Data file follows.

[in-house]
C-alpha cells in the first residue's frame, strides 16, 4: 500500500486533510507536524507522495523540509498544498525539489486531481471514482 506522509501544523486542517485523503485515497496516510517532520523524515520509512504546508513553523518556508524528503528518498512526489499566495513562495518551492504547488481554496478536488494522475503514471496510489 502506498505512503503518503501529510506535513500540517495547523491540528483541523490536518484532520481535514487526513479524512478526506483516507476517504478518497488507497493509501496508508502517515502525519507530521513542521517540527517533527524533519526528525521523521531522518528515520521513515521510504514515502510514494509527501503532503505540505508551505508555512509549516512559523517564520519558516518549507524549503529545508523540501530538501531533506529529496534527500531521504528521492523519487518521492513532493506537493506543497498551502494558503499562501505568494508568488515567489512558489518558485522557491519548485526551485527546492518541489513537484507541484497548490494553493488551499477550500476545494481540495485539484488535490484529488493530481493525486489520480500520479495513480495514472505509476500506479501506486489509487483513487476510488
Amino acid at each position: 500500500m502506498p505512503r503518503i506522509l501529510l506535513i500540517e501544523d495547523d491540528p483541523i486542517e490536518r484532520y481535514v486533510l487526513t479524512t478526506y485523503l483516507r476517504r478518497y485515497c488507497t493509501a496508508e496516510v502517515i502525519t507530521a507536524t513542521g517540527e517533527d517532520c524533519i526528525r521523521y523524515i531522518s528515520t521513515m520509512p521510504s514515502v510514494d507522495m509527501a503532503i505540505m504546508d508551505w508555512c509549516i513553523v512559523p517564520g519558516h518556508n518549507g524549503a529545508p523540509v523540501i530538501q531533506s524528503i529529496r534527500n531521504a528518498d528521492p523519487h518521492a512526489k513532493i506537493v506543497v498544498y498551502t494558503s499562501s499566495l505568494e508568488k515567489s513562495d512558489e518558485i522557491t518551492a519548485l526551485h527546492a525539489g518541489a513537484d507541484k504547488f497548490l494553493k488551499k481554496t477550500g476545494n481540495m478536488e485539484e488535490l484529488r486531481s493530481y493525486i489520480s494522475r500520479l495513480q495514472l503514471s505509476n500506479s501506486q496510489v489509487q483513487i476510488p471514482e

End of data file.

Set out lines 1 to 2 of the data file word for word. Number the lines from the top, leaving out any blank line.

[in-house]
C-alpha cells in the first residue's frame, strides 16, 4: 500500500486533510507536524507522495523540509498544498525539489486531481471514482 506522509501544523486542517485523503485515497496516510517532520523524515520509512504546508513553523518556508524528503528518498512526489499566495513562495518551492504547488481554496478536488494522475503514471496510489 502506498505512503503518503501529510506535513500540517495547523491540528483541523490536518484532520481535514487526513479524512478526506483516507476517504478518497488507497493509501496508508502517515502525519507530521513542521517540527517533527524533519526528525521523521531522518528515520521513515521510504514515502510514494509527501503532503505540505508551505508555512509549516512559523517564520519558516518549507524549503529545508523540501530538501531533506529529496534527500531521504528521492523519487518521492513532493506537493506543497498551502494558503499562501505568494508568488515567489512558489518558485522557491519548485526551485527546492518541489513537484507541484497548490494553493488551499477550500476545494481540495485539484488535490484529488493530481493525486489520480500520479495513480495514472505509476500506479501506486489509487483513487476510488